Thursday AM, roughly 10am local time, I found myself facing Chicago traffic for a third time in six months, all to be heading to Wisconsin. This time not for work, but being a tourist-- not just that but an Adventurer! I was driving to Lake Geneva for Gary Con X. Monk had tried to facilitate us two meeting us there six years before, but had to cancel. This year he dug in and with determination he made sure we got there. Of course I had to drive to Milwaukee, first, to pick him up at the airport, which was as far away from the Grand Geneva Resort, the convention's home site for now, as Chicago O'Hara, but who was counting anyway? Actually I was... .
So having left Cleveland at 6am local time, I was close enough to the Gen Mitchel Airport (MKE) at 11:50 to stop off and take a break. I hit the Mars Cheese Castle. Having a couple of beers and a liverwurst sandwich, on which onions and lettuce costed extra(?), I chatted up a Wisconsin-inspired Glow scenario with JerryTel IRC to pass the time. Badgers and cows were involved, and I was allowed to sample the establishment's beer cheese. Finally a little after 4pm I was able to go and pick up my Bru from the airport.
At around 5:15, Monk bothered to ask me, "What time is the game you're running again?"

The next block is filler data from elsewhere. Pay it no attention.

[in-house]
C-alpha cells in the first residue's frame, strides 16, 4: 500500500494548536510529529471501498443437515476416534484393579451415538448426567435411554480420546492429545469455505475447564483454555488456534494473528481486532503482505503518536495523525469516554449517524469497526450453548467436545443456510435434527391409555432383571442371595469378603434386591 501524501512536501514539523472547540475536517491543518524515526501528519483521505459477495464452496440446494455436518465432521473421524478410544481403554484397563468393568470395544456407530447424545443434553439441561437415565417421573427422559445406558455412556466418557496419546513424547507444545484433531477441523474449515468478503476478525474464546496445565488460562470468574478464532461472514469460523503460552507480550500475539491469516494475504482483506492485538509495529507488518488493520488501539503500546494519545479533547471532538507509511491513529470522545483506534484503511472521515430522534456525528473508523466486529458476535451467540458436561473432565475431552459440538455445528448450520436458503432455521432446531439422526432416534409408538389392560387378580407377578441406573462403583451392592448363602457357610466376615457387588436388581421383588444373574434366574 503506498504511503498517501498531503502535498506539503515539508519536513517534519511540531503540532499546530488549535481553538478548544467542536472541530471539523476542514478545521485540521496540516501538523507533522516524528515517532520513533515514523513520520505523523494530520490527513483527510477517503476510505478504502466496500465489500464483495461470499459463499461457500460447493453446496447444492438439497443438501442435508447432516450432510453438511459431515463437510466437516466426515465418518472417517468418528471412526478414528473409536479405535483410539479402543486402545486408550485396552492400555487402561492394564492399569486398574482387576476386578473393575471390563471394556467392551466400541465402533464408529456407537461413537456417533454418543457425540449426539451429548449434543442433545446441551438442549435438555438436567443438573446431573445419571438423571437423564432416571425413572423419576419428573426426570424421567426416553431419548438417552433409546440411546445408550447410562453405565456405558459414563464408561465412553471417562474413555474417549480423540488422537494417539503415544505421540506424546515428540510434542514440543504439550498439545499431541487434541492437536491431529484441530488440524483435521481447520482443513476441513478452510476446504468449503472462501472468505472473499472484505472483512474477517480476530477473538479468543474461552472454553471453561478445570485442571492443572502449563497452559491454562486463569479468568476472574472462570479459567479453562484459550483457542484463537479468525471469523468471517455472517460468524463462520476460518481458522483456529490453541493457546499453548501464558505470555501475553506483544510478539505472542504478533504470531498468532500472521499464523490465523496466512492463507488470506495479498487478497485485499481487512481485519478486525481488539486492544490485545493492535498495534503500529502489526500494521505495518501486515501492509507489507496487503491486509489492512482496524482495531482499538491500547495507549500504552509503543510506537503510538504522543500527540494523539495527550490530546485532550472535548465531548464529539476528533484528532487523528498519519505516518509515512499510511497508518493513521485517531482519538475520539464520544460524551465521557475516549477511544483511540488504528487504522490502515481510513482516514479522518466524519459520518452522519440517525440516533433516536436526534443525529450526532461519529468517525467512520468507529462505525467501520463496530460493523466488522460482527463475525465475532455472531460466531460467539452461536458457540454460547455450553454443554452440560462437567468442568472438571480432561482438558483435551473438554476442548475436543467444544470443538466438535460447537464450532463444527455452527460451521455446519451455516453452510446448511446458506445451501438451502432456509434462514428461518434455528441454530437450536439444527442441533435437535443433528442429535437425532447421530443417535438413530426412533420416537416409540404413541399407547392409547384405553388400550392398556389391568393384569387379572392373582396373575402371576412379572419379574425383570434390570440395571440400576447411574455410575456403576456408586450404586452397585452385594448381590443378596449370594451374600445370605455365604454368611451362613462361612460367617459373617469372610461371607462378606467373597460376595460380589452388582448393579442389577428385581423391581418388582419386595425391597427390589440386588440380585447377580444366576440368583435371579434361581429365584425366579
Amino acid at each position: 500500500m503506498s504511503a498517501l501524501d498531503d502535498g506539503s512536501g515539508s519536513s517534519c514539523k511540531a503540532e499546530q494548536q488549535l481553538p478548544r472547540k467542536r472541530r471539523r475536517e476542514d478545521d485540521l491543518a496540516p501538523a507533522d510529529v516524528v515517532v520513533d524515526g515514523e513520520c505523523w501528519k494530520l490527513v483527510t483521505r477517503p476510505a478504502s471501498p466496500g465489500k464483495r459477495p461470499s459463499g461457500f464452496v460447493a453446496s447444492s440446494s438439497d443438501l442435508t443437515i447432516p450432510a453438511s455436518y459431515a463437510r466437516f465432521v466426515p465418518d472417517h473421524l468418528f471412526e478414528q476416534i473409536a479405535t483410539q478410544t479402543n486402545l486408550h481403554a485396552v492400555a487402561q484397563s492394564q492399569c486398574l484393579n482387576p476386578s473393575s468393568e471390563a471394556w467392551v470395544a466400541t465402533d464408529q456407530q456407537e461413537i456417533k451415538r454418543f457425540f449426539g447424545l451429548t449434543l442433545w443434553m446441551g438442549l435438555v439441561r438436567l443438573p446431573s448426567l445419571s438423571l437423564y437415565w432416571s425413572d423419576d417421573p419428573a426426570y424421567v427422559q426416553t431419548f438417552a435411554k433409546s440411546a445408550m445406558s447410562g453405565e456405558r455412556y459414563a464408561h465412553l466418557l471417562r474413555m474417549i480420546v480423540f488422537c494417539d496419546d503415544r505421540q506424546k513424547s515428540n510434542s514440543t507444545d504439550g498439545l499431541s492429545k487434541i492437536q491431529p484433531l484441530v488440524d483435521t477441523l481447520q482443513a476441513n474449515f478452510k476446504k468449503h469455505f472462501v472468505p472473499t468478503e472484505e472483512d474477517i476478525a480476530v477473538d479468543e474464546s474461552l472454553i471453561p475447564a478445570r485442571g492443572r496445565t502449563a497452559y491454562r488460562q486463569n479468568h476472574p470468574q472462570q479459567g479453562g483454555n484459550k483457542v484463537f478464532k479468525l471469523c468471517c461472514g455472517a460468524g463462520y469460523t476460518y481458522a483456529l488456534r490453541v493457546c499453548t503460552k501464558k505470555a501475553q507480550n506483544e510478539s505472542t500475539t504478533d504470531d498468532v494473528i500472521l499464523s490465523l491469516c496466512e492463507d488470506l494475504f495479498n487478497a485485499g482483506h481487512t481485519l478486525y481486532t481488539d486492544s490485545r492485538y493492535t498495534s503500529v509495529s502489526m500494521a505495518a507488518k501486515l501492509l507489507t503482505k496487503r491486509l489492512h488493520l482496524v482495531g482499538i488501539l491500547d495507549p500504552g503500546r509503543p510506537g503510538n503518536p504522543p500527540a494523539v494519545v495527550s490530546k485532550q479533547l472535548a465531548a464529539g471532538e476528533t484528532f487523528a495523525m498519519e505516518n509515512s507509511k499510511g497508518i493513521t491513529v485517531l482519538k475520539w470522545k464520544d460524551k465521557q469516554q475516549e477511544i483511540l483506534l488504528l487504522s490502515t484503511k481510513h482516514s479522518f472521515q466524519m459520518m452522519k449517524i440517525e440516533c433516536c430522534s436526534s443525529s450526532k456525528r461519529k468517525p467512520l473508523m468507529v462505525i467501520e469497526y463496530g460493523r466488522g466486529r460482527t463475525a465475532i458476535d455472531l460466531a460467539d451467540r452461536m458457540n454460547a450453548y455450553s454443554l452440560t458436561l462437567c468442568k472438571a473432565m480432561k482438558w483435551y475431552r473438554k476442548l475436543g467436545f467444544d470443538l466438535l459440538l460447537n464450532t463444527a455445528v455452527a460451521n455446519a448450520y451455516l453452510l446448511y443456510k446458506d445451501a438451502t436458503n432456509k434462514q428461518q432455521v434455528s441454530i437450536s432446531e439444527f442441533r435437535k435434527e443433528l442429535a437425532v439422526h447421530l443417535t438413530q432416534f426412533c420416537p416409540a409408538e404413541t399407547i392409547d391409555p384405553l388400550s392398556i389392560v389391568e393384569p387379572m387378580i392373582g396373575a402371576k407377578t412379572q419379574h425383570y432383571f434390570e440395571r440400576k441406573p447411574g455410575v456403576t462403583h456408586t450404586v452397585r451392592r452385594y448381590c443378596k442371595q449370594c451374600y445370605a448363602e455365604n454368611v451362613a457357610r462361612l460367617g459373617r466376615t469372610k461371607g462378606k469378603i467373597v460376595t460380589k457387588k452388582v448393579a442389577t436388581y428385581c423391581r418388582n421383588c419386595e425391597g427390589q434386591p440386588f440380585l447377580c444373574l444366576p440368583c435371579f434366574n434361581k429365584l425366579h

"Six, tonight." I told him as I had three months earlier.
He looked at the GPS on the windshield which indicated that we would be there at 5:42 pm, and replied, "Oh."
At 5:49pm though, I was checking in at the Registration Desk. The convention had been running all day already, so the lines were mostly empty. The GM's spot didn't have me so without comment, I moved to the Preregistered line, because I couldn't schedule an event without paying for a badge to begin with. There were three people in front of me, and single person working the line. Another fellow moved to an unattended registration line and suddenly four people rushed to that line. The attendant did the one that showed up first, whom he seemed to know, and then announced he was closed. It took a while for the on-rushers to get the point to move behind me. On my turn, at 5:57, the fellow couldn't find "Tom Loney" nor "Thomas...", I told him my user name for the site was "Tom K." He couldn't find that either. I showed him that my event was in the catalog, and suddenly he found my email address, where a "Tom K Loney" had bought a badge for a "Tom K" from Cleveland, OH according to the payment information. A dude nearby wearing a name badge entitled something like "Wulf Rager" smirked. At 6:06pm, I was standing at an empty table, where I waited for fourteen minutes. In a few more minutes, I found Monk also at the registration desk, where his badge couldn't be located either. At 7:07, after checking emails and verifying program entries for events registered, it was discovered by the attendant that "Michael" is indeed the longer form of the name "Mike" and badge was pre-printed and awaiting that person. Upon this warm welcome, finding our room far on the wings of the resort, involved four sets of stairs and two ramps and four buildings. Walking outside avoided this cavern-like voyage. We would be the only two conventioneers to utilize the fresh air route as far as I could tell though. Hey, maybe it's an old school thing, despite all the power scooters.